Source document: Religio. 2013, vol. 21, iss. 1, pp. -32
ISSN1210-3640 (print)2336-4475 (online)
License: Not specified license
This article deals with the identification and interpretation of the third symbol of the Miles grade on the floor mosaic of the Felicissimus mithraeum in Ostia. In previous scholarship, this symbol has usually been identified as a soldier's sling bag or, alternatively, as a Phrygian cap. The authors of this article question these identifications and hypothesize that this object might represent a bull's pelvic limb (i.e. hind-quarter) or, less likely, thoracic limb (i.e. fore-leg). They base their argument on the expert opinion of two veterinarians and also on the fact that a bull's limb is depicted on other Mithraic monuments, notably the altar of Flavius Aper at Poetovio, unlike a soldier's bag. In the second part of the article, the authors tentatively reflect on why the author of this mosaic might have chosen this particular symbol. They suggest either the possibility that this object might have played a role in Mithraic ritual(s) modelled on some episodes from a Mithras myth, or that it refers to the scene of Transitus and thus accentuates the heroic aspect of Mithras' personality in the role of deus invictus.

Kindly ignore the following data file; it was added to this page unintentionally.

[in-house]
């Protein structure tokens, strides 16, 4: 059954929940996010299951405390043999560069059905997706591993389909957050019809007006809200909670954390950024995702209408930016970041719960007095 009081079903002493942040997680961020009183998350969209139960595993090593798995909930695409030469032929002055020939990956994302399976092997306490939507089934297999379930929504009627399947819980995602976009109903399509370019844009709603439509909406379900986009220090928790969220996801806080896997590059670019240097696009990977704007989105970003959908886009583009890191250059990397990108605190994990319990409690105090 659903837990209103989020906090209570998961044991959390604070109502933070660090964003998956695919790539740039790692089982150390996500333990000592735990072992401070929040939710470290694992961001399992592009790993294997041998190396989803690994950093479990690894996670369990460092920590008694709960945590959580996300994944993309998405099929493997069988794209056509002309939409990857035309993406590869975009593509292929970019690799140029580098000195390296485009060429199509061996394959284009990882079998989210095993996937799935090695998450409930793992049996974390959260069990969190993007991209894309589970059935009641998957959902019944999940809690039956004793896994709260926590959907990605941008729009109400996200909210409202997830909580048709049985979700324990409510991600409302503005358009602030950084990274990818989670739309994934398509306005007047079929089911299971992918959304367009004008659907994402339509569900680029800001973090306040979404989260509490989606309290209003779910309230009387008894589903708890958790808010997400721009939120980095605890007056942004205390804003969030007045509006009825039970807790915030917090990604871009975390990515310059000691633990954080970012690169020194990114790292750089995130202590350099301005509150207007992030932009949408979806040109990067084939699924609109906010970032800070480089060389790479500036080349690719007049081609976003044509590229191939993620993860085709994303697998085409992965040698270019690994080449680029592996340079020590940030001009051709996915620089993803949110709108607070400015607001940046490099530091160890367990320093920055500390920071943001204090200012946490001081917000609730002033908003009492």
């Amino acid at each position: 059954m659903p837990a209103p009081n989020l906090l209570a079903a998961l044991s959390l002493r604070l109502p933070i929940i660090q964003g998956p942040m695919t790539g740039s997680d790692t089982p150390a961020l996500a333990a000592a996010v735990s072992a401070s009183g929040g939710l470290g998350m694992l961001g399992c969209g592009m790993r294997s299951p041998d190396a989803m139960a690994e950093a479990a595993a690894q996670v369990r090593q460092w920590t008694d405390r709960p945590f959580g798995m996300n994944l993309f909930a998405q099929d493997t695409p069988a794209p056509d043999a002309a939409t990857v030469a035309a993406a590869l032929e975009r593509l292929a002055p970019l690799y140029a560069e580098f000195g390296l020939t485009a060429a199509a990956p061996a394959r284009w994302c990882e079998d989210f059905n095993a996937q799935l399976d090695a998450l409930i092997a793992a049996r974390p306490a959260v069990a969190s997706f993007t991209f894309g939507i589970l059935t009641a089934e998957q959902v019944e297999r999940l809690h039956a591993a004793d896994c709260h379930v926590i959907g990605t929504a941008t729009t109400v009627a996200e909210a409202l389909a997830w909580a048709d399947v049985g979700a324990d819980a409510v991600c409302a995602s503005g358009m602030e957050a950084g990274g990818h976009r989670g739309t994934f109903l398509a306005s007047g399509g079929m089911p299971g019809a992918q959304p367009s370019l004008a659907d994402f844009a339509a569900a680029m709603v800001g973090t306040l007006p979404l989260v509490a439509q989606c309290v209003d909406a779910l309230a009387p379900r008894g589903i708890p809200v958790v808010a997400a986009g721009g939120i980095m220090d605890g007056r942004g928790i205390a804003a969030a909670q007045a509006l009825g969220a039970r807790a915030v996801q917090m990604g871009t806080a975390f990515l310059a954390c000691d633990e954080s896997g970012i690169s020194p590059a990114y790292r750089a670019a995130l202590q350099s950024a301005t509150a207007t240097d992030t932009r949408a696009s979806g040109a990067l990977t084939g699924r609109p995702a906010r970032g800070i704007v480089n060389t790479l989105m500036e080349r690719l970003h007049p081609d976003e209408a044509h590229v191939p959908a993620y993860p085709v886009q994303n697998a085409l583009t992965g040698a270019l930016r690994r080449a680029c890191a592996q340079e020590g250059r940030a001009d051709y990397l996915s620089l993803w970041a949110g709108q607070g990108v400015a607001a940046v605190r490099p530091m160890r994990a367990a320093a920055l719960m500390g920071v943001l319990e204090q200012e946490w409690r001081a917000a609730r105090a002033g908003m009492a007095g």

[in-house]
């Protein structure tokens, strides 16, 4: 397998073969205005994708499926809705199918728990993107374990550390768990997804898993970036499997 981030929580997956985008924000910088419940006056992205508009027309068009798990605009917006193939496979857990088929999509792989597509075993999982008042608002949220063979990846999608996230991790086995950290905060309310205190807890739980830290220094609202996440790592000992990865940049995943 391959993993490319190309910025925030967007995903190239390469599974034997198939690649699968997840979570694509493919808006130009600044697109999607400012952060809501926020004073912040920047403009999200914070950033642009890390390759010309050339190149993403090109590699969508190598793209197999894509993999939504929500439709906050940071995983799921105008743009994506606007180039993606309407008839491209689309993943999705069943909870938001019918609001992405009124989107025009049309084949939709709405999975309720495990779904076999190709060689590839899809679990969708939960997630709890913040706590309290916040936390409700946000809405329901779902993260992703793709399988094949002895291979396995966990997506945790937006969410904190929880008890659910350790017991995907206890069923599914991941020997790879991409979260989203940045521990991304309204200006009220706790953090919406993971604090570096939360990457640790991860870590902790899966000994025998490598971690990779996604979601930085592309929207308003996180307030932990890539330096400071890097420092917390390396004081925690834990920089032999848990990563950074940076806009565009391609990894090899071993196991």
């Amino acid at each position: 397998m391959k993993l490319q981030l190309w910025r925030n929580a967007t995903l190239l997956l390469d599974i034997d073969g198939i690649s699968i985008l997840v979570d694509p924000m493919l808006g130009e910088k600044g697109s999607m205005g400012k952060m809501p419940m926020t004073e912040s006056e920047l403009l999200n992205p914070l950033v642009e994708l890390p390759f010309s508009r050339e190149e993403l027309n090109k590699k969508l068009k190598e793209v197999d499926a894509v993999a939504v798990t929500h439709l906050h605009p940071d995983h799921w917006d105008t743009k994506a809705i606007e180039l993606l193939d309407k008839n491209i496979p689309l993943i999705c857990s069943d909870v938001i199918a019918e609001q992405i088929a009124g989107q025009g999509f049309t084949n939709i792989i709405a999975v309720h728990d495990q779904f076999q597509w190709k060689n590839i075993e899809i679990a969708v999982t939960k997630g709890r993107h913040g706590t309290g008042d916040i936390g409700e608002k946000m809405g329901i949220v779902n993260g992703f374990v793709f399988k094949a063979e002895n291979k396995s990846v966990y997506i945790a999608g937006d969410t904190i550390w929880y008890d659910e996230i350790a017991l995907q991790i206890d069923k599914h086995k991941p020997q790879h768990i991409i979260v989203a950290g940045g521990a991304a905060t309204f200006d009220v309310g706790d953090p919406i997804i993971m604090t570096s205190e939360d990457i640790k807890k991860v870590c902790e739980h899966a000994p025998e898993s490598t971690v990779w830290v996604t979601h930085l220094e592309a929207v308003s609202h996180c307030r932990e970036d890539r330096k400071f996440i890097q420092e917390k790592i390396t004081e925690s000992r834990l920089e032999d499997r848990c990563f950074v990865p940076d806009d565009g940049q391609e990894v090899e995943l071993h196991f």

Mysteries of Mithras; Mithraic ritual; Felicissimus mithraeum; Felicissimus mosaic; Mithraic grades; Miles grade; soldier's sling bag; sarcina; Phrygian cap; Santa Prisca mithraeum; Mithras Liturgy; altar of Flavius Aper; Mainz Vessel; Sol's Obeisance; Pact of Friendship; Sacred Repast; Archery of the Father; Transitus
- The preparation of this article was supported by the grant "Application of Interdisciplinary Approaches in the Academic Study of Religion" (APIPR), investigated by the Department for the Study of Religions, Masaryk University, in 2012.